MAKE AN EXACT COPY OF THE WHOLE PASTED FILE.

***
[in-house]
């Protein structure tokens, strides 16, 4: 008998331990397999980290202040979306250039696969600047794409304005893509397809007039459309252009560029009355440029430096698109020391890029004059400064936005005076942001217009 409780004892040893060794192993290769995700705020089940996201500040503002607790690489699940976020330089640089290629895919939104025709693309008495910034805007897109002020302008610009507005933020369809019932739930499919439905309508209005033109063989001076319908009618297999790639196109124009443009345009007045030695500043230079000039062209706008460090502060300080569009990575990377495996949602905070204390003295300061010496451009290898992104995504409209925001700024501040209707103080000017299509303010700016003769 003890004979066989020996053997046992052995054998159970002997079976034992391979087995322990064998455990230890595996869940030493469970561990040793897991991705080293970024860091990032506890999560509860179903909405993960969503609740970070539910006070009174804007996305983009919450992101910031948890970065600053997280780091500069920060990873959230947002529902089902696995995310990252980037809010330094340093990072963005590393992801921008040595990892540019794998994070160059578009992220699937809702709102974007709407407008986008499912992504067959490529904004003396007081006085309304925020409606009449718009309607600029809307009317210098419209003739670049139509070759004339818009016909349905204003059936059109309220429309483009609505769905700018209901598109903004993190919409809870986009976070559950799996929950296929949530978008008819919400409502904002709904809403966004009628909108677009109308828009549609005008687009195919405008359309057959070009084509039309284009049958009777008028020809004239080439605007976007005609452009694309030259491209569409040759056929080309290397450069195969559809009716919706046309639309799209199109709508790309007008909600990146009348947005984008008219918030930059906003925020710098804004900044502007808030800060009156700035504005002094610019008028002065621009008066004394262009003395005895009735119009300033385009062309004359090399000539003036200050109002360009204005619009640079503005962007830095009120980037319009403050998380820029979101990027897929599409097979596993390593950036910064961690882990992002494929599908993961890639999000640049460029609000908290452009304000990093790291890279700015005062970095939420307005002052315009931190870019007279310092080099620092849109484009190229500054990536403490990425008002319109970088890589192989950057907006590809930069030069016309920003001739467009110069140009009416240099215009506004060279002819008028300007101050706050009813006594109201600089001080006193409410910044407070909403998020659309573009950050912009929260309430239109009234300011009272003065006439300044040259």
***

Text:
[in-house]
């Protein structure tokens, strides 16, 4: 008998331990397999980290202040979306250039696969600047794409304005893509397809007039459309252009560029009355440029430096698109020391890029004059400064936005005076942001217009 409780004892040893060794192993290769995700705020089940996201500040503002607790690489699940976020330089640089290629895919939104025709693309008495910034805007897109002020302008610009507005933020369809019932739930499919439905309508209005033109063989001076319908009618297999790639196109124009443009345009007045030695500043230079000039062209706008460090502060300080569009990575990377495996949602905070204390003295300061010496451009290898992104995504409209925001700024501040209707103080000017299509303010700016003769 003890004979066989020996053997046992052995054998159970002997079976034992391979087995322990064998455990230890595996869940030493469970561990040793897991991705080293970024860091990032506890999560509860179903909405993960969503609740970070539910006070009174804007996305983009919450992101910031948890970065600053997280780091500069920060990873959230947002529902089902696995995310990252980037809010330094340093990072963005590393992801921008040595990892540019794998994070160059578009992220699937809702709102974007709407407008986008499912992504067959490529904004003396007081006085309304925020409606009449718009309607600029809307009317210098419209003739670049139509070759004339818009016909349905204003059936059109309220429309483009609505769905700018209901598109903004993190919409809870986009976070559950799996929950296929949530978008008819919400409502904002709904809403966004009628909108677009109308828009549609005008687009195919405008359309057959070009084509039309284009049958009777008028020809004239080439605007976007005609452009694309030259491209569409040759056929080309290397450069195969559809009716919706046309639309799209199109709508790309007008909600990146009348947005984008008219918030930059906003925020710098804004900044502007808030800060009156700035504005002094610019008028002065621009008066004394262009003395005895009735119009300033385009062309004359090399000539003036200050109002360009204005619009640079503005962007830095009120980037319009403050998380820029979101990027897929599409097979596993390593950036910064961690882990992002494929599908993961890639999000640049460029609000908290452009304000990093790291890279700015005062970095939420307005002052315009931190870019007279310092080099620092849109484009190229500054990536403490990425008002319109970088890589192989950057907006590809930069030069016309920003001739467009110069140009009416240099215009506004060279002819008028300007101050706050009813006594109201600089001080006193409410910044407070909403998020659309573009950050912009929260309430239109009234300011009272003065006439300044040259």